Mr. Gore states in his declaration about the May through September emails that Mr. Cleveland was an individual he knew from “outside [his] work for the [Civil Rights] Division.”  While that may be true, it is misleading.  The March 24 to March 28, 2017 emails show that Mr. Gore and Mr. Cleveland interacted through Mr. Gore’s official DOJ email account about this same topic.  Mr. Gore’s declaration to the federal court leaves the clear impression that he and Mr. Cleveland had not spoken about the alleged voting discrepancies in Chicago before May 2017.  In fact, they had, and they had done so in Mr. Gore’s official capacity, with Mr. Gore offering to “chase…down and figure…out” which DOJ component should review the allegations, then elevating the issue to the White House.  This likely explains Mr. Cleveland’s May 11, 2017, email to Mr. Gore’s personal account, where Mr. Cleveland opened by saying:  “[t]hanks for speaking with me a few weeks back about the discrepancies in Chicago’s vote.”[16]

Request for OPR Investigation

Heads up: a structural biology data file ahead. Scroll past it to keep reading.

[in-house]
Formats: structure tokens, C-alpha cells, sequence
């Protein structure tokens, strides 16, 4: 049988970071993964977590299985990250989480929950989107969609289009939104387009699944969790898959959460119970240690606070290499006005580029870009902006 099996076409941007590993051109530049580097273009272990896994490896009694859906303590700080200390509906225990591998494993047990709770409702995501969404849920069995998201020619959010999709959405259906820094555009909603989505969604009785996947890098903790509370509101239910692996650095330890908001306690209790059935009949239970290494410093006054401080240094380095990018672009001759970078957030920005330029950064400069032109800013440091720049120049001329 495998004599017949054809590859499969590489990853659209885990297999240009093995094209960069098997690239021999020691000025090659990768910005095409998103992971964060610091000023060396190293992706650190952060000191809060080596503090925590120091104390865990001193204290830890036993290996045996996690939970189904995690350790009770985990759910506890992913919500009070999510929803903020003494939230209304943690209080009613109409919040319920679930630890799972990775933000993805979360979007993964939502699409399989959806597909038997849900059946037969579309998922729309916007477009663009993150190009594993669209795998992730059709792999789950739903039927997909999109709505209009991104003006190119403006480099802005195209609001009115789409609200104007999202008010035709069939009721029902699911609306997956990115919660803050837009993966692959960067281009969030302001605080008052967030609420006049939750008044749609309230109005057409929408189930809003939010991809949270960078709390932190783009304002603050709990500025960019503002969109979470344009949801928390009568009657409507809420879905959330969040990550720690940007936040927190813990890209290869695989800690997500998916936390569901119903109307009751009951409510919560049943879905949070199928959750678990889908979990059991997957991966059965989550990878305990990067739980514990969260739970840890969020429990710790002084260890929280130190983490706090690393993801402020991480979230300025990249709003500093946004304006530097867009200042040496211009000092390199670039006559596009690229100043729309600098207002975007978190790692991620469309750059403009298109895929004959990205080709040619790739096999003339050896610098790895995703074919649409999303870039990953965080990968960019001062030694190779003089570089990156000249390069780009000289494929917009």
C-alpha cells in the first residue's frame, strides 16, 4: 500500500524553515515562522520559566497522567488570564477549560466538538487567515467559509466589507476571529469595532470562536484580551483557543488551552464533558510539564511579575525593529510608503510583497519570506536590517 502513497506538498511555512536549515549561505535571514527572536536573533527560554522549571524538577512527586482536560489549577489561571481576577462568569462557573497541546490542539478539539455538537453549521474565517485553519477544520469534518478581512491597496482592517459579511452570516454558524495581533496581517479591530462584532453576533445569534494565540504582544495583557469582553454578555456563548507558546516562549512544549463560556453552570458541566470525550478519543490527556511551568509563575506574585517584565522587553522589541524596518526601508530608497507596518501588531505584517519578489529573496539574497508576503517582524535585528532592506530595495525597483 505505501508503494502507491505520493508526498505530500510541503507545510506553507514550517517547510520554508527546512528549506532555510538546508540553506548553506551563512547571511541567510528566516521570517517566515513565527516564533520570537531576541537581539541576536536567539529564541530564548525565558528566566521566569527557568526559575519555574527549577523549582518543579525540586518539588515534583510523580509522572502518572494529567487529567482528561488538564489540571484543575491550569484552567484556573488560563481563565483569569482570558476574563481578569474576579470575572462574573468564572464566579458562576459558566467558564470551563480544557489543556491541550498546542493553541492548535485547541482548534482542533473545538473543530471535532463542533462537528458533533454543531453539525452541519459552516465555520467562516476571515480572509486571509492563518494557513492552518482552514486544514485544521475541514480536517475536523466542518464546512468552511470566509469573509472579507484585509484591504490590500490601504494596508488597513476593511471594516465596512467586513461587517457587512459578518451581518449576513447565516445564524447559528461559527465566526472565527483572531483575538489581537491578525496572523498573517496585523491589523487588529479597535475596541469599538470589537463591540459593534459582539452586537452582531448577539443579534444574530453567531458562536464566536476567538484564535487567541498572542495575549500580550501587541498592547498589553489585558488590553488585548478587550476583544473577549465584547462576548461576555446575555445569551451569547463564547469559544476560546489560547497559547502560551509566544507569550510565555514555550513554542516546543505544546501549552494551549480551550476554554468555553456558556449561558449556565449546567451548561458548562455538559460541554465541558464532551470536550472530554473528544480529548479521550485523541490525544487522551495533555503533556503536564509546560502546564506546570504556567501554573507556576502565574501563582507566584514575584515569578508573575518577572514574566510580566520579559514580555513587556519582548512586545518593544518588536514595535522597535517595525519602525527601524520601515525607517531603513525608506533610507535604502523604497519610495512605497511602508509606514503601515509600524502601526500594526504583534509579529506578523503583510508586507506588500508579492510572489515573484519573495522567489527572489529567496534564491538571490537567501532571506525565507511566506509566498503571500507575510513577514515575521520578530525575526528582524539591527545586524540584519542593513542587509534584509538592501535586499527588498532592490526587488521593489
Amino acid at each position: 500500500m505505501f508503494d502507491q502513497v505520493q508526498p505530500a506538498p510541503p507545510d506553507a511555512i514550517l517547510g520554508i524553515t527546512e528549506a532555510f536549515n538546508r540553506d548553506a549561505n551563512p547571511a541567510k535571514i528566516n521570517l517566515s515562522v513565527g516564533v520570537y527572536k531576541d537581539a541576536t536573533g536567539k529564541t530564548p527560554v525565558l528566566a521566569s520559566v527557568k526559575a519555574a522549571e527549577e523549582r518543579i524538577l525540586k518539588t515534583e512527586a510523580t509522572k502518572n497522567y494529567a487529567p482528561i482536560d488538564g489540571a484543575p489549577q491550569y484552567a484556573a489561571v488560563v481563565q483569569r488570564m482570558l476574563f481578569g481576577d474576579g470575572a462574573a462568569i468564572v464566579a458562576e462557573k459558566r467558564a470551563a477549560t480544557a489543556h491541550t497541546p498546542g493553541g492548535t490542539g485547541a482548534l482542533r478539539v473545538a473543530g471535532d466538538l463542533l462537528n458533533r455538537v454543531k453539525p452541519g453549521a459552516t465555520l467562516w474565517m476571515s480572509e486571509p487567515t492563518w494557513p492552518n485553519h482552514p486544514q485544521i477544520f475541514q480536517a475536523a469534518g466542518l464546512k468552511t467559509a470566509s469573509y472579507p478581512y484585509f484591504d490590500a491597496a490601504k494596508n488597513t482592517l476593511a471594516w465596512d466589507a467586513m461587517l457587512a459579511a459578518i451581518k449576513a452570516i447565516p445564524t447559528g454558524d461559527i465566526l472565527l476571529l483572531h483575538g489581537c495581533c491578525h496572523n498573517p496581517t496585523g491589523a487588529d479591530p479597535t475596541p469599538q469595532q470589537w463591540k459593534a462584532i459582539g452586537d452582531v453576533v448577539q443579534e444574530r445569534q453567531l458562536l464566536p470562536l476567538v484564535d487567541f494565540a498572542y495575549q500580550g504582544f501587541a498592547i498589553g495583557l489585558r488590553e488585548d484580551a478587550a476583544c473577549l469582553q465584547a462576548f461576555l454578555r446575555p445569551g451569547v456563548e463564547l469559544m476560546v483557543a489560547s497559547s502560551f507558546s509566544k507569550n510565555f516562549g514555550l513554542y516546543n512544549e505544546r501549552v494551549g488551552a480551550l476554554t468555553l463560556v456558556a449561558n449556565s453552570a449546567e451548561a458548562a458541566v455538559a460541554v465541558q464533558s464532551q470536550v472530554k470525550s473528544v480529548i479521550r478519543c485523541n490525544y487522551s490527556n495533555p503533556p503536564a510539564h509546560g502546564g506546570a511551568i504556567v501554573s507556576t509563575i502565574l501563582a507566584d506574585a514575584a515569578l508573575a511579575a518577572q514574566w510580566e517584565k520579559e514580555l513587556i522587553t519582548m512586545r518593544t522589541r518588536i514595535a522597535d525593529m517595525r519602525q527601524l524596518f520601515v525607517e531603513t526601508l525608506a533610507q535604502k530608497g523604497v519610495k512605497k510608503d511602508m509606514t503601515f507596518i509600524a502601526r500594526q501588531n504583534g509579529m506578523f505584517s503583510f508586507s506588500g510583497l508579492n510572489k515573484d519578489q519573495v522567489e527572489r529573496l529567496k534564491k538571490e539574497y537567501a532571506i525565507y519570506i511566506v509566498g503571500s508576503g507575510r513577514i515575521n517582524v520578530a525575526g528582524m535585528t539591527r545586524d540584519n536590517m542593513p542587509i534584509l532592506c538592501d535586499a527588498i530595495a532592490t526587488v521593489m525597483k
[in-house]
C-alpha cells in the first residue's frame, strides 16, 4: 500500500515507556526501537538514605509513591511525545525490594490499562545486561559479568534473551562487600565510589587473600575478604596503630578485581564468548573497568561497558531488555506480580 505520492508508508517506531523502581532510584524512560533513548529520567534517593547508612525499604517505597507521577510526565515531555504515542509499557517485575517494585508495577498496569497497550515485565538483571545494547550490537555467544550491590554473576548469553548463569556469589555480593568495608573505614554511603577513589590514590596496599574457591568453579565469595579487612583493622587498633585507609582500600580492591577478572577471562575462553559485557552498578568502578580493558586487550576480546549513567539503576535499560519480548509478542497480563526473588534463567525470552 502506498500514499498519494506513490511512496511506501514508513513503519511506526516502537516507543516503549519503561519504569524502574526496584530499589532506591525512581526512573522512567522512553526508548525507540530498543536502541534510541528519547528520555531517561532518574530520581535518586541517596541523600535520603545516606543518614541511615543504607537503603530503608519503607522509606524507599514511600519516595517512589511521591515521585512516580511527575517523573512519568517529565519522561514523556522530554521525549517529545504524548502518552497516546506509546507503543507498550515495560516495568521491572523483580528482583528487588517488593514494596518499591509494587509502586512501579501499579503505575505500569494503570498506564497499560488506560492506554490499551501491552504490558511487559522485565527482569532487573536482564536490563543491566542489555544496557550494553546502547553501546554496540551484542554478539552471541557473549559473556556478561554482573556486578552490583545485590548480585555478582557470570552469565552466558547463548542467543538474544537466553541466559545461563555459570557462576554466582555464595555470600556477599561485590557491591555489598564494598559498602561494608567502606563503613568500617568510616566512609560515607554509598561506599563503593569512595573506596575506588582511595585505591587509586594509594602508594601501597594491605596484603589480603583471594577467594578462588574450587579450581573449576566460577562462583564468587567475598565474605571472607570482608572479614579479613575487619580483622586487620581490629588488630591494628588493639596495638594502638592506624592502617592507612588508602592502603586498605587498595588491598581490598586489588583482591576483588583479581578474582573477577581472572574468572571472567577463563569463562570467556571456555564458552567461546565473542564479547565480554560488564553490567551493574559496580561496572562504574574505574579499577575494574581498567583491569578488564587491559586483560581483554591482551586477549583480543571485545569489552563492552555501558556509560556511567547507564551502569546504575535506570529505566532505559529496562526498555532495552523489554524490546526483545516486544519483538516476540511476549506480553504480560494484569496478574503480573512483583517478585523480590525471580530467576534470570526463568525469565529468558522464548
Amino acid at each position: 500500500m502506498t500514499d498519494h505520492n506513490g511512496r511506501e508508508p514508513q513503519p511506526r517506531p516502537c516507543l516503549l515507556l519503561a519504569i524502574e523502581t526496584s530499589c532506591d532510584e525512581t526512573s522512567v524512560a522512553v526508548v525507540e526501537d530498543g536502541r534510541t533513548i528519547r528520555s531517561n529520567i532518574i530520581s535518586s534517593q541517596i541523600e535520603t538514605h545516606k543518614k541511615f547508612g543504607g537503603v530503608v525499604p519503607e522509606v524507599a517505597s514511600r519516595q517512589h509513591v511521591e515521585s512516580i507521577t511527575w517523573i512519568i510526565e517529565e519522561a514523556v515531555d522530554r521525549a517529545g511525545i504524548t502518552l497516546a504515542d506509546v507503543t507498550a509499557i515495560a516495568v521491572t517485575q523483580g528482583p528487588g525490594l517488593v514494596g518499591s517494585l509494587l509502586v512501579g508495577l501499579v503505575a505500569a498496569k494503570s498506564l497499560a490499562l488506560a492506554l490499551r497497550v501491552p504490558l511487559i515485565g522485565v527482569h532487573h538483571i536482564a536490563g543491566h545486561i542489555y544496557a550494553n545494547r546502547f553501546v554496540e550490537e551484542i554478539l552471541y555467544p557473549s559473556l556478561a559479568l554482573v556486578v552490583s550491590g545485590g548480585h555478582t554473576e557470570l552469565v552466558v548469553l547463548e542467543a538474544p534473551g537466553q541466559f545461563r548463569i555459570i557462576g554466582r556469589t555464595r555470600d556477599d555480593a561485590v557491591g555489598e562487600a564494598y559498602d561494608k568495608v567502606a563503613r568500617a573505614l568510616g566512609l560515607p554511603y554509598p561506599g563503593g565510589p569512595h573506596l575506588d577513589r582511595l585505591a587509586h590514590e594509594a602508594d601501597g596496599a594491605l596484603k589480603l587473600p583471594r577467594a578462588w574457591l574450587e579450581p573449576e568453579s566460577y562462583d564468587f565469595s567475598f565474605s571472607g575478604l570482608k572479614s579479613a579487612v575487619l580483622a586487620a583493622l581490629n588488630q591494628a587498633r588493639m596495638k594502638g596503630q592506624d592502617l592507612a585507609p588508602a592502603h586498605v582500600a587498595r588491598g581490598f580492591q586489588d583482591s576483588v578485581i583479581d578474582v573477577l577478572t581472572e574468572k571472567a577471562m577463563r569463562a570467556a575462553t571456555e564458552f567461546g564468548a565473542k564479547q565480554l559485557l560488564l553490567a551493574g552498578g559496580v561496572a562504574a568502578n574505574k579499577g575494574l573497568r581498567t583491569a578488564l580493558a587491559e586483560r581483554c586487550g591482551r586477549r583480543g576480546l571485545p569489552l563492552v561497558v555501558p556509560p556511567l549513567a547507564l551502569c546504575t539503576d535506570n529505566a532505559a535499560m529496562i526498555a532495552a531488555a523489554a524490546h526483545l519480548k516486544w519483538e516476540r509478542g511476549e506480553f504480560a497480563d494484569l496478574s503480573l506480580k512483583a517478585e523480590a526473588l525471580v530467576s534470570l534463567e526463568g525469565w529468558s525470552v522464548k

Mr. Gore may have violated at least three standards or obligations which applied to his professional conduct:  (1) making a declaration under oath that he knew not to be true; [17] (2) “mak[ing] a false statement of fact or law to a tribunal;”[18] and (3) “engag[ing] in conduct that seriously interferes with the administration of justice.”[19]  The facts at issue were entirely within Mr. Gore’s knowledge and control, specifically the existence of emails and communications involving him during his employment at CRT.  Mr. Gore failed to provide a full accounting of his prior relationship with Mr. Cleveland and related official actions to a federal court, focusing only on the relationship and actions reflected in emails that had been produced in discovery.  That could have been calculated to limit further examination of his personal email.  This came at a time when Mr. Gore’s truthfulness about communications with individuals outside DOJ about official business was being questioned by yet another federal court, and is currently the subject of a sanctions motion against DOJ.